Blood Donations Dip During Summer—You Can Help!
Jul 26, 2022
Ashley Boarman
Multiple units of O blood in a hospital laboratory storage freezer.

Donating blood probably isn’t on your summer bucket list — but maybe it should be, say lab technicians at Sutter’s California Pacific Medical Center’s blood bank in San Francisco. Summertime, while a high point of the year for fun, travel and get-togethers, is a low point for blood donations. This seasonal slump matters, particularly for trauma centers and acute care hospitals that rely on robust supplies of blood to help treat and care for patients.

Mark Lindberg, a white male in a Hawaiian shirt and cargo shorts sits is a chair while making a blood donation.

Mark Lindberg gets his blood drawn at a blood donation center near his home in Mountain View, Calif.

So, if you’re lounging by the pool and daydreaming about your next summer adventure, consider using your extra downtime to give blood. It could be the start of a lifelong relationship of blood donation, much like perennial giver Mark Lindberg.

The Mountain View resident first rolled up his sleeve to give blood in the 1970s at the suggestion of a friend, and he’s been giving faithfully ever since. Forty years later and Lindberg estimates he’s donated at least 17 gallons of his O-positive blood, typically signing up three to five times a year.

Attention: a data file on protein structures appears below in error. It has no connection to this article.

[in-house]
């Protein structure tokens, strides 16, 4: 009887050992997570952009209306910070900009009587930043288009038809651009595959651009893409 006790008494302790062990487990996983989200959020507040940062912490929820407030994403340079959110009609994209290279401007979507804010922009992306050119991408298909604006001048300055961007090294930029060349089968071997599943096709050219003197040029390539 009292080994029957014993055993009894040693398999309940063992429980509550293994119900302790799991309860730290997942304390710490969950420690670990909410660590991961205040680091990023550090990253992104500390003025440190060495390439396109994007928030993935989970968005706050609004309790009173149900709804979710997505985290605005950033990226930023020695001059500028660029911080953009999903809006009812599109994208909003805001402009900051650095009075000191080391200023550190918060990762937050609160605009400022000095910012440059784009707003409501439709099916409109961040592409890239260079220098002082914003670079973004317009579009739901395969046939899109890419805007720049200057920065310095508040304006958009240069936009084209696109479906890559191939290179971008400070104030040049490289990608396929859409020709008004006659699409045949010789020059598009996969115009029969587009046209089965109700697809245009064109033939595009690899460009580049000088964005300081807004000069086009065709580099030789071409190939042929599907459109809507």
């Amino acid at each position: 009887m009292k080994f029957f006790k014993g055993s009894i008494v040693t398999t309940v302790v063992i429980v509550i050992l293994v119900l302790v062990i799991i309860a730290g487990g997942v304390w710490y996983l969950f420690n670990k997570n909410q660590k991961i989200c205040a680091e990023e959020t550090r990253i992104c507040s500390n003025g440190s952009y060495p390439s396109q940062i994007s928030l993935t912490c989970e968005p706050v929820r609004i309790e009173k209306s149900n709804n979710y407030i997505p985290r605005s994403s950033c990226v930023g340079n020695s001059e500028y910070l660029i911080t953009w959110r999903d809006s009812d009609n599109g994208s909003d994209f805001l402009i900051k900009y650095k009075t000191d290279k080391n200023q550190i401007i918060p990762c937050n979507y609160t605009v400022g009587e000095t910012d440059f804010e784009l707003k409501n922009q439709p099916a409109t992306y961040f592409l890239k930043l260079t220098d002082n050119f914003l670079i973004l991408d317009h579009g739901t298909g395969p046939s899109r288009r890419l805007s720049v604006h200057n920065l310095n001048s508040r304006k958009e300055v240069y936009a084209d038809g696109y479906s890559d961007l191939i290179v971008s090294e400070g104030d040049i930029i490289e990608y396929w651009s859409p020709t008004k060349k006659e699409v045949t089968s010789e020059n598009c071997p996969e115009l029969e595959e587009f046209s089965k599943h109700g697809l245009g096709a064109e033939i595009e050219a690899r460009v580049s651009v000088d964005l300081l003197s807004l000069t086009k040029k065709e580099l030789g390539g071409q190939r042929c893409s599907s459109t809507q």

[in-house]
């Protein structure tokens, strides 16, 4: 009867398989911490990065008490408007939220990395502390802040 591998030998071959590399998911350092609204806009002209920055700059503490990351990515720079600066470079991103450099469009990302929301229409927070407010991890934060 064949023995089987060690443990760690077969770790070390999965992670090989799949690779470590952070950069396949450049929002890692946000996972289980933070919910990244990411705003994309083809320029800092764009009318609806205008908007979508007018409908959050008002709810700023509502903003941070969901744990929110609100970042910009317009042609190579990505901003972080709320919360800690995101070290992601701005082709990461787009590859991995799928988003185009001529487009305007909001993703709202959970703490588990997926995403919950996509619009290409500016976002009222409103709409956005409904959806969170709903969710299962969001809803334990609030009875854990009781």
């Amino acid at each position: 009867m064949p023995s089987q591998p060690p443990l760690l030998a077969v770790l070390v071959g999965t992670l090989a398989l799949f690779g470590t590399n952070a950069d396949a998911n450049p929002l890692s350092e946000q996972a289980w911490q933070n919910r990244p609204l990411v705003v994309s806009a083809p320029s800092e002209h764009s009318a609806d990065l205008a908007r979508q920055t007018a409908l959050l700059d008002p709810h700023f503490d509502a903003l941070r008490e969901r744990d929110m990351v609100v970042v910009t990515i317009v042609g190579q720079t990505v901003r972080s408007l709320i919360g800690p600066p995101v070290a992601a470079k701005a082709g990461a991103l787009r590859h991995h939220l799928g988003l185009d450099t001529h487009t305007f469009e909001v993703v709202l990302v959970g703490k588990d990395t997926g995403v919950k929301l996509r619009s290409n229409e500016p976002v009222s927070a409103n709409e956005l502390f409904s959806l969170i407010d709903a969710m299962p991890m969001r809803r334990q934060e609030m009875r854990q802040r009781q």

“You can give every 56 days, but it can be tricky to maximize the calendar,” Lindberg says. He expects to reach his 80th visit this year at the blood donation center near his home.

Donations Keep Hospital Blood Supply Flowing

Blood banks, or more formally known as Transfusion Service, are the lifelines of hospitals. Ironically, they are staffed by skilled technicians who never see patients’ faces or have the need to venture onto patient floors. Their work takes place under the bright lights of the laboratory using pipettes, vials, microscopes, high-speed centrifuges and other critical diagnostic instrumentation.

A young Asian scientist in a white lab coat, blue medical gloves and a mask, holds blood testing equipment inside a hospital blood bank laboratory.

Benidict “Ben” Blando, a clinical laboratory scientist, prepares to perform a blood test at the CPMC Van Ness campus blood bank in San Francisco.

“Everyone thinks of us as these vampires taking people’s blood, but we’re actually highly trained and licensed clinical laboratory scientists,” says Simon Dunn, a director of laboratory and pathology at Sutter Health. Dunn oversees blood bank operations at all three of CPMC’s acute care hospital campuses in San Francisco.

As both an acute care facility and the region’s tertiary referral center, CPMC uses significant amounts of blood and blood products, which are plasma, red blood cells, white blood cells and platelets.